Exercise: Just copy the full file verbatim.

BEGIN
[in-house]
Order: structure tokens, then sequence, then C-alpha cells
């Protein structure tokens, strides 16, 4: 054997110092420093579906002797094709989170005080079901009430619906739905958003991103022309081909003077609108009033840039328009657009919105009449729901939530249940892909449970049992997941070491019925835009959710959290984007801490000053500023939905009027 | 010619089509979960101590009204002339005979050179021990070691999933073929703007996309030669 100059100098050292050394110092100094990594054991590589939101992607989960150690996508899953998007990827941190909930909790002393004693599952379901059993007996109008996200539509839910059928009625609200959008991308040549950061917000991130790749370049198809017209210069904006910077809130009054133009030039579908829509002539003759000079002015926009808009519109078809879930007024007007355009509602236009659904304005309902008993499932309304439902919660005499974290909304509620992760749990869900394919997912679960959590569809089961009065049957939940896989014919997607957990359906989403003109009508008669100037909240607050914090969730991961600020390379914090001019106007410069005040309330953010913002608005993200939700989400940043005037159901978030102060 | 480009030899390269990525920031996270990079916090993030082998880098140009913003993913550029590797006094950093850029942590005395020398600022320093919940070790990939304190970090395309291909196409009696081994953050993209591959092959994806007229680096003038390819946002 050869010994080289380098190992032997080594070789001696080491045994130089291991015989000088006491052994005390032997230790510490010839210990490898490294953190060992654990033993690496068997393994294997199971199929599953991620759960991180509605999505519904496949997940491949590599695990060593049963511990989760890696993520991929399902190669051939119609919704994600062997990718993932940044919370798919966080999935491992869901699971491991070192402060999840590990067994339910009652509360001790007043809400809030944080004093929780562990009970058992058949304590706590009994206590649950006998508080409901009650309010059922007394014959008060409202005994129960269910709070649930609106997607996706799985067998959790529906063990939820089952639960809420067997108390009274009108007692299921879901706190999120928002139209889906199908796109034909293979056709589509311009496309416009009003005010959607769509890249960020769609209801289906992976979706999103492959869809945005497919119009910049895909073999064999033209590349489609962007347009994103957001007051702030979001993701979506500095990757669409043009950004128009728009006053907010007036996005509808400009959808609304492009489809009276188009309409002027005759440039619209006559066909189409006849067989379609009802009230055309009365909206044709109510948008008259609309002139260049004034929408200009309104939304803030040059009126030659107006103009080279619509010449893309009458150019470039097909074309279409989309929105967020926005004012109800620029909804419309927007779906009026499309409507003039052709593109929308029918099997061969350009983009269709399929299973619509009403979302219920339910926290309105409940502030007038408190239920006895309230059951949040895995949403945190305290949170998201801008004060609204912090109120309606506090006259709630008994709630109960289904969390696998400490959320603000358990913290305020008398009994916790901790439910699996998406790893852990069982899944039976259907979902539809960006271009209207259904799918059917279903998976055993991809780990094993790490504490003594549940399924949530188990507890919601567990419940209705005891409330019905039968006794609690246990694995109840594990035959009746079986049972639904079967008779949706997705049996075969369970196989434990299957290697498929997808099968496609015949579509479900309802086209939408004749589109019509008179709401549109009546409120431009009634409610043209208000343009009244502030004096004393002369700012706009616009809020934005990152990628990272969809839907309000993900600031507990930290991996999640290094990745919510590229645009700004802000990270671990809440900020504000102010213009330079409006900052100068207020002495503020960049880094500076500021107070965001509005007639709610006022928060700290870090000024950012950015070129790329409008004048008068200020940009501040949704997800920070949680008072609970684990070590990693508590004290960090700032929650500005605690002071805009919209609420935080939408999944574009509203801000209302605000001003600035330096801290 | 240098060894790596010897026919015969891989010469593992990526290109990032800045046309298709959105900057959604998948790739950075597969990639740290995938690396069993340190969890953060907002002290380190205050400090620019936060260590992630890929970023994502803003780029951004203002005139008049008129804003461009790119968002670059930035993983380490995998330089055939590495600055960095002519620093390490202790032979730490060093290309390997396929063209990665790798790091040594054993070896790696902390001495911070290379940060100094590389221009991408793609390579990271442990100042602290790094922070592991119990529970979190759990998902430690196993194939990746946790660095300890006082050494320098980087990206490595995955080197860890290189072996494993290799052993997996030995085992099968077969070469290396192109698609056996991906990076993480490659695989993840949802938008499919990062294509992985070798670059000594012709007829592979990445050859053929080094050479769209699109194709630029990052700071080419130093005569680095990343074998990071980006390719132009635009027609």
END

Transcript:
[in-house]
Order: structure tokens, then sequence, then C-alpha cells
């Protein structure tokens, strides 16, 4: 054997110092420093579906002797094709989170005080079901009430619906739905958003991103022309081909003077609108009033840039328009657009919105009449729901939530249940892909449970049992997941070491019925835009959710959290984007801490000053500023939905009027 | 010619089509979960101590009204002339005979050179021990070691999933073929703007996309030669 100059100098050292050394110092100094990594054991590589939101992607989960150690996508899953998007990827941190909930909790002393004693599952379901059993007996109008996200539509839910059928009625609200959008991308040549950061917000991130790749370049198809017209210069904006910077809130009054133009030039579908829509002539003759000079002015926009808009519109078809879930007024007007355009509602236009659904304005309902008993499932309304439902919660005499974290909304509620992760749990869900394919997912679960959590569809089961009065049957939940896989014919997607957990359906989403003109009508008669100037909240607050914090969730991961600020390379914090001019106007410069005040309330953010913002608005993200939700989400940043005037159901978030102060 | 480009030899390269990525920031996270990079916090993030082998880098140009913003993913550029590797006094950093850029942590005395020398600022320093919940070790990939304190970090395309291909196409009696081994953050993209591959092959994806007229680096003038390819946002 050869010994080289380098190992032997080594070789001696080491045994130089291991015989000088006491052994005390032997230790510490010839210990490898490294953190060992654990033993690496068997393994294997199971199929599953991620759960991180509605999505519904496949997940491949590599695990060593049963511990989760890696993520991929399902190669051939119609919704994600062997990718993932940044919370798919966080999935491992869901699971491991070192402060999840590990067994339910009652509360001790007043809400809030944080004093929780562990009970058992058949304590706590009994206590649950006998508080409901009650309010059922007394014959008060409202005994129960269910709070649930609106997607996706799985067998959790529906063990939820089952639960809420067997108390009274009108007692299921879901706190999120928002139209889906199908796109034909293979056709589509311009496309416009009003005010959607769509890249960020769609209801289906992976979706999103492959869809945005497919119009910049895909073999064999033209590349489609962007347009994103957001007051702030979001993701979506500095990757669409043009950004128009728009006053907010007036996005509808400009959808609304492009489809009276188009309409002027005759440039619209006559066909189409006849067989379609009802009230055309009365909206044709109510948008008259609309002139260049004034929408200009309104939304803030040059009126030659107006103009080279619509010449893309009458150019470039097909074309279409989309929105967020926005004012109800620029909804419309927007779906009026499309409507003039052709593109929308029918099997061969350009983009269709399929299973619509009403979302219920339910926290309105409940502030007038408190239920006895309230059951949040895995949403945190305290949170998201801008004060609204912090109120309606506090006259709630008994709630109960289904969390696998400490959320603000358990913290305020008398009994916790901790439910699996998406790893852990069982899944039976259907979902539809960006271009209207259904799918059917279903998976055993991809780990094993790490504490003594549940399924949530188990507890919601567990419940209705005891409330019905039968006794609690246990694995109840594990035959009746079986049972639904079967008779949706997705049996075969369970196989434990299957290697498929997808099968496609015949579509479900309802086209939408004749589109019509008179709401549109009546409120431009009634409610043209208000343009009244502030004096004393002369700012706009616009809020934005990152990628990272969809839907309000993900600031507990930290991996999640290094990745919510590229645009700004802000990270671990809440900020504000102010213009330079409006900052100068207020002495503020960049880094500076500021107070965001509005007639709610006022928060700290870090000024950012950015070129790329409008004048008068200020940009501040949704997800920070949680008072609970684990070590990693508590004290960090700032929650500005605690002071805009919209609420935080939408999944574009509203801000209302605000001003600035330096801290 | 240098060894790596010897026919015969891989010469593992990526290109990032800045046309298709959105900057959604998948790739950075597969990639740290995938690396069993340190969890953060907002002290380190205050400090620019936060260590992630890929970023994502803003780029951004203002005139008049008129804003461009790119968002670059930035993983380490995998330089055939590495600055960095002519620093390490202790032979730490060093290309390997396929063209990665790798790091040594054993070896790696902390001495911070290379940060100094590389221009991408793609390579990271442990100042602290790094922070592991119990529970979190759990998902430690196993194939990746946790660095300890006082050494320098980087990206490595995955080197860890290189072996494993290799052993997996030995085992099968077969070469290396192109698609056996991906990076993480490659695989993840949802938008499919990062294509992985070798670059000594012709007829592979990445050859053929080094050479769209699109194709630029990052700071080419130093005569680095990343074998990071980006390719132009635009027609």